From cars that have more electricity at the end of the trip than when they started, to bicycles that coast faster when going uphill, the possibilities are... perpetual!
    • Re:Wow! (Score:5, Informative)

      by pcol ( 577822 ) on Monday April 21, 2003 @01:22PM (#5774291) Homepage Journal
      Actually there is a way to store the energy when a vehicle brakes into a flywheel and then use it to re-acelerate the vehicle after the stop. It's called a regenerative braking system.

      No violation of conservation of energy. You are simply storing part of the energy that would have gone into heat and re-using it later.

      Take a look at: Urenco Power Technologies [] - they've been doing this for years.
      • Re:Wow! (Score:3, Interesting)

        by GreyyGuy ( 91753 )
        Big difference between getting some energy back during the braking process and getting back 100% or more then 100% of the original energy expended to get it up to speed.
      • Re:Wow! (Score:3, Insightful)

        by marauder404 ( 553310 )
        Right, and that's a good point, but the purpose of the regenerative braking system is to recover some of the losses associated with braking, not to recharge the car's fuel supply so that it can continue to go. The submitter makes the mistake of thinking that the cell phone could vibrate and allow it to keep going for another hour. That's akin to getting low on fuel, applying the brakes, storing the scrubbed kinetic energy, and then using it to start accelerating again. Even with 100% efficiency, you're no b
  • Good catch with "extended lifetimes". But consider that the only energy that can be recaptured is the energy expended ringing the phone, and only that portion that doesn't need to connect with the user's ear. Probably not significant, unfortunately.

    Car engines. Enough said.
  • Thermodynamics (Score:4, Interesting)

    by Psion ( 2244 ) on Monday April 21, 2003 @12:58PM (#5774071)
    Any energy captured from a vibration recovery system will unavoidably be less than the energy required to make the mechanism vibrate. Now capture of energy from externally generated vibrations would be useful...recharge your phone by placing it on top of a tower with a noisy fan.
  • Not perpetual motion (Score:5, Interesting)

    by Plastik ( 7128 ) on Monday April 21, 2003 @12:59PM (#5774076) Homepage
    This is a way to power small, low-power devices parasitically from the vibrations of a much larger engine. Actually very interesting.
  • This should be an excellent way to damp noise from vibrating machinery, but you need somewhere to dump the electricity, e.g. a light bulb. So "loud" would become "bright".

    P.S. You can't recharge the battery fully from a vibrating phone, because some of the vibration has to exit the phone to tell you it's ringing, and because of the 2d law of Thermodynamics and the fact that it's your battery that's causing the vibration in the first place.
  • I am no scientist... (Score:2, Interesting)

    by DrWhizBang ( 5333 )
    but even I can figure out that cell phones are _not_ an application for this technology. This is talking about machines that vibrate anyways, and using the vibration as a means of reclaiming some of the energy expended throught the vibration. Cell/pager vibration will always require more energy to vibrate than they can reclaim unless the efficiency of this mechanism is greater than 100% (and unless my understanding of high school physics is wrong that is not possible.)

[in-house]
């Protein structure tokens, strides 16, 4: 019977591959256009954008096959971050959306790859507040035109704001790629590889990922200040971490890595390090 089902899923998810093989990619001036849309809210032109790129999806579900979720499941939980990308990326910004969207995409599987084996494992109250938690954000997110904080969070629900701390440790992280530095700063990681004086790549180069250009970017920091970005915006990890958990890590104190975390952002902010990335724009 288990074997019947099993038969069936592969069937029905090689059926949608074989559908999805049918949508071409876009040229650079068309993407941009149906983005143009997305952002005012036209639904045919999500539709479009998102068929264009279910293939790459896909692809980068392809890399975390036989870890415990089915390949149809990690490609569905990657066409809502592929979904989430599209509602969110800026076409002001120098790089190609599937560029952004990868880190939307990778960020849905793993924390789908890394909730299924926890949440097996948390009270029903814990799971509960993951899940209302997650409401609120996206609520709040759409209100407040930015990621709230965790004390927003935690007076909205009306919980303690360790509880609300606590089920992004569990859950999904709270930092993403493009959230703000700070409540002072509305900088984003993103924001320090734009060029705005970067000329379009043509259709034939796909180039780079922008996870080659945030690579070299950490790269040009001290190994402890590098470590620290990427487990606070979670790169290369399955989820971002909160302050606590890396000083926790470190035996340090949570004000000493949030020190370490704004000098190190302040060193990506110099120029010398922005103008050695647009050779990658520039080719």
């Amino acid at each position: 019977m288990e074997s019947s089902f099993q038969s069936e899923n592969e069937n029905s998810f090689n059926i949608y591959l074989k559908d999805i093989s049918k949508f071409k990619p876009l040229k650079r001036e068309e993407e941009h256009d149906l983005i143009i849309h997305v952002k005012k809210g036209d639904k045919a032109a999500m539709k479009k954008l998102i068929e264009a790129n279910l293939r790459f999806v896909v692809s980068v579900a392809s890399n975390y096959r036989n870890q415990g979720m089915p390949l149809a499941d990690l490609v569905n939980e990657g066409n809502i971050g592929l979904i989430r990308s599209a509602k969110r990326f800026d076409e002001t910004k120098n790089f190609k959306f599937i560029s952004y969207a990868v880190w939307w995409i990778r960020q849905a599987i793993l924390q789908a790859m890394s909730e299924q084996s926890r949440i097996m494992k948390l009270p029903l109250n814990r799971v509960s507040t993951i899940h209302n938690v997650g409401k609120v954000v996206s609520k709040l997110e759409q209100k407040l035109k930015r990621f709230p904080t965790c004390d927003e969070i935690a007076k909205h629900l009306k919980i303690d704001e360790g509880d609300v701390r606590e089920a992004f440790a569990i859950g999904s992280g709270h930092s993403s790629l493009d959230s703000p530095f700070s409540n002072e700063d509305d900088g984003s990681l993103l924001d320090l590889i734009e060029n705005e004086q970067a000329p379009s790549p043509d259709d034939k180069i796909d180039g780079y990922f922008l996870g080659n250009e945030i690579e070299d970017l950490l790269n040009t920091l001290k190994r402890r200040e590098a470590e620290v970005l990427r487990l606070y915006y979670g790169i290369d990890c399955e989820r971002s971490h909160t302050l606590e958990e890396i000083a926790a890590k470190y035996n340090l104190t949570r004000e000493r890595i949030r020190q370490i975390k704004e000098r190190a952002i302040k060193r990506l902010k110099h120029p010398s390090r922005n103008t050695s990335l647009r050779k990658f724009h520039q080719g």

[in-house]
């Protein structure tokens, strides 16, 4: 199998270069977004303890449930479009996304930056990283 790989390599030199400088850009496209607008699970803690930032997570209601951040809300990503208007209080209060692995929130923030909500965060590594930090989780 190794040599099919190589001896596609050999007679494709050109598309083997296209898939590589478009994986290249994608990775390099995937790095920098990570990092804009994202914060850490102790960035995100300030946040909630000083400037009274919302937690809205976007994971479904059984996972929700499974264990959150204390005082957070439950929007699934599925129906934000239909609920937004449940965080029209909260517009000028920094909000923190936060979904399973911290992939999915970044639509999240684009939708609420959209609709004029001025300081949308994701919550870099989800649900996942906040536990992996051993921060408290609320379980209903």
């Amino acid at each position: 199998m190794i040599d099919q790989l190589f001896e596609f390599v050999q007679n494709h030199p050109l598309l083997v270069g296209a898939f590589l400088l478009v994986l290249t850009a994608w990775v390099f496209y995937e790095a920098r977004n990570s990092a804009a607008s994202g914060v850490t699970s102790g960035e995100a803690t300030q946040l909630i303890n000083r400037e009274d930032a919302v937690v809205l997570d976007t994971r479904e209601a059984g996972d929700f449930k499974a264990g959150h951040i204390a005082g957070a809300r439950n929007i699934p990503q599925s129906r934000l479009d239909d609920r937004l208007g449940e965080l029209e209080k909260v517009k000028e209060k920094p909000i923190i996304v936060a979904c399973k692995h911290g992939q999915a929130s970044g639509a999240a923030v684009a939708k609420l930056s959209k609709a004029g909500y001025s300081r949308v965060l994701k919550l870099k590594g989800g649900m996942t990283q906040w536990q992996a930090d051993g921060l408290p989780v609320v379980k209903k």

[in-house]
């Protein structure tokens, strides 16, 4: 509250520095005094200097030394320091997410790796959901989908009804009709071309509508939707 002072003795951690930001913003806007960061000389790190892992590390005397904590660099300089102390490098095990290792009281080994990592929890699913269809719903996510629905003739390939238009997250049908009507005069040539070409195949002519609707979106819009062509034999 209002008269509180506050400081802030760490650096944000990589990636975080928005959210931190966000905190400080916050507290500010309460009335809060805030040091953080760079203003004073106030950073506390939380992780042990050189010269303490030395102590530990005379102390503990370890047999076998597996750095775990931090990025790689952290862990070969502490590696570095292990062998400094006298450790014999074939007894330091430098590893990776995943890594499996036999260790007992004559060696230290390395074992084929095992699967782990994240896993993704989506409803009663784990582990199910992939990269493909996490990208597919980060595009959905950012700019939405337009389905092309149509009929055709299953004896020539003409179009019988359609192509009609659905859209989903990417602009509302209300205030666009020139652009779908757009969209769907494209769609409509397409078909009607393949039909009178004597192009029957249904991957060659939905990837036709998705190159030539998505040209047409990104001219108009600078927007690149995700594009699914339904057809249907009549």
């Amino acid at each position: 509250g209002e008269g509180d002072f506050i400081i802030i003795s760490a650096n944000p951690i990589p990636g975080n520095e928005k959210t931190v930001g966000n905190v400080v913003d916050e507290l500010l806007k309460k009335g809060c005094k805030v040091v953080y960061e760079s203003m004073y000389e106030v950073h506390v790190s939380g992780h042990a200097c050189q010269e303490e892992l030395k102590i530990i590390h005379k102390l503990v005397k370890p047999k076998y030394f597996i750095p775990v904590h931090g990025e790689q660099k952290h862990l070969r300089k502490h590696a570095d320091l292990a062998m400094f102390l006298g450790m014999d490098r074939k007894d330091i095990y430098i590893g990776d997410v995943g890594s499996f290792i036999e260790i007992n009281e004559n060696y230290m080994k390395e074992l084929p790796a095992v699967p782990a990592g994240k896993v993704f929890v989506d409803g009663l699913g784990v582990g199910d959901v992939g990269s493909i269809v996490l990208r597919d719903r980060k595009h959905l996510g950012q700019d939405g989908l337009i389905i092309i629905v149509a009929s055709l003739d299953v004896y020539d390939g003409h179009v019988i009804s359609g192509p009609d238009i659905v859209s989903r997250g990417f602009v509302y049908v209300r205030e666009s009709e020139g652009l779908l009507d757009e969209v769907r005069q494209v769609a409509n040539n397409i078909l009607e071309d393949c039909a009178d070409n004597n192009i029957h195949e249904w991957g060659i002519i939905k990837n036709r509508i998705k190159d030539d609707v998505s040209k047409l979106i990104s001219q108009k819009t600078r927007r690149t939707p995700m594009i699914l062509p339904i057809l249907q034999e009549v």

Can people read and understand article
  • very funny (Score:5, Funny)

    by joss ( 1346 ) on Monday April 21, 2003 @01:01PM (#5774093) Homepage
    > one that charges the battery every time it rings/vibrates

    I sure hope you are just making a joke. If you're not being deliberately stupid, I impressed by your natural talent.

    Anything that obtains energy from vibrations or sound is going to dampen those vibrations or muffle the sound [same thing really]. If phones can save energy like this, maybe you can levitate by pulling your own hair up. In fact, I recommend you try this.
  • by Da Fokka ( 94074 ) on Monday April 21, 2003 @01:01PM (#5774096) Homepage
    If vibration is used to gain energy from it, the vibration will be damped accordingly following the law of conservation of energy.
    A phone charging when it vibrates is therefore pointless.
    Nevertheless this invention could have a host of useful appliances.
  • by Jack Porter ( 310054 ) on Monday April 21, 2003 @01:01PM (#5774097)
    Where do you think the energy to make the phone vibrate comes from?

    Getting energy from the vibrations from the environment around a device is a great idea, but the submitter is on crack about getting more cell phone battery life.

    Any extra juice you got would reduce the amount of virbation aparent to the user, so you'd have to spend at least that amount of energy extra to still have a working virate feature. You could have even longer talk time by not vibrating at all.
  • I'm sure (well, I hope anyway) JN had his tongue in his cheek when he proposed a perpetual motion application for this technology.

    Remember, they're not just the "good ideas" of thermodynamics, they're the law.

  • This type of technology could have some interesting applications. What I see though is having this thing take a lot of the "dirty work" away from regular workers. If devices such as electric meters could power themselves they could power a transmitter/cell phone device that can eliminate the need for meter readers to physically come out to each meter and record the readings. Also many places where people would prefer not to go, such as sewers and duct systems.

    However I do not see this as replacing the

  • I'm pretty sure that it would take infinitely more energy to do the vibrate() call than you would generate by the phone actually vibrating. The net effect would be an energy loss. Making the phone more effecient by collecting back some of the energy when the phone rings is a good idea, but just vibrating the phone every so often to create energy won't work.